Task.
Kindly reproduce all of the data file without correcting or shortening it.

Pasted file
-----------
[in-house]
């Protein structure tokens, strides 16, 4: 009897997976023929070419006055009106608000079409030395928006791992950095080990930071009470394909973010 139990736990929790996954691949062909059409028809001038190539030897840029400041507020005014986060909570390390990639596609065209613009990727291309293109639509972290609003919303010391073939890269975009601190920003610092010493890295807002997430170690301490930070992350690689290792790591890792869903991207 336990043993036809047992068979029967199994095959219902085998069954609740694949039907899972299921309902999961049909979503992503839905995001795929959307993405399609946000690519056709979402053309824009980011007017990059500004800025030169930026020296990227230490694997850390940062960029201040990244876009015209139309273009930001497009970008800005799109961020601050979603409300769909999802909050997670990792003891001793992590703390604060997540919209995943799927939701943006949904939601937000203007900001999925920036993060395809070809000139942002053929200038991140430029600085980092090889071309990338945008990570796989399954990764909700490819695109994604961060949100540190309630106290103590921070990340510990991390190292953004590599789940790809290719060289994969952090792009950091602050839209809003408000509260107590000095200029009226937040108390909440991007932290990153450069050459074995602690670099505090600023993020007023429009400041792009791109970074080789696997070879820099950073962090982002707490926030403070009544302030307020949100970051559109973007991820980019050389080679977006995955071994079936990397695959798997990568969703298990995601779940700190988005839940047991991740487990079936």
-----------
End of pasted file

[in-house]
């Protein structure tokens, strides 16, 4: 009897997976023929070419006055009106608000079409030395928006791992950095080990930071009470394909973010 139990736990929790996954691949062909059409028809001038190539030897840029400041507020005014986060909570390390990639596609065209613009990727291309293109639509972290609003919303010391073939890269975009601190920003610092010493890295807002997430170690301490930070992350690689290792790591890792869903991207 336990043993036809047992068979029967199994095959219902085998069954609740694949039907899972299921309902999961049909979503992503839905995001795929959307993405399609946000690519056709979402053309824009980011007017990059500004800025030169930026020296990227230490694997850390940062960029201040990244876009015209139309273009930001497009970008800005799109961020601050979603409300769909999802909050997670990792003891001793992590703390604060997540919209995943799927939701943006949904939601937000203007900001999925920036993060395809070809000139942002053929200038991140430029600085980092090889071309990338945008990570796989399954990764909700490819695109994604961060949100540190309630106290103590921070990340510990991390190292953004590599789940790809290719060289994969952090792009950091602050839209809003408000509260107590000095200029009226937040108390909440991007932290990153450069050459074995602690670099505090600023993020007023429009400041792009791109970074080789696997070879820099950073962090982002707490926030403070009544302030307020949100970051559109973007991820980019050389080679977006995955071994079936990397695959798997990568969703298990995601779940700190988005839940047991991740487990079936």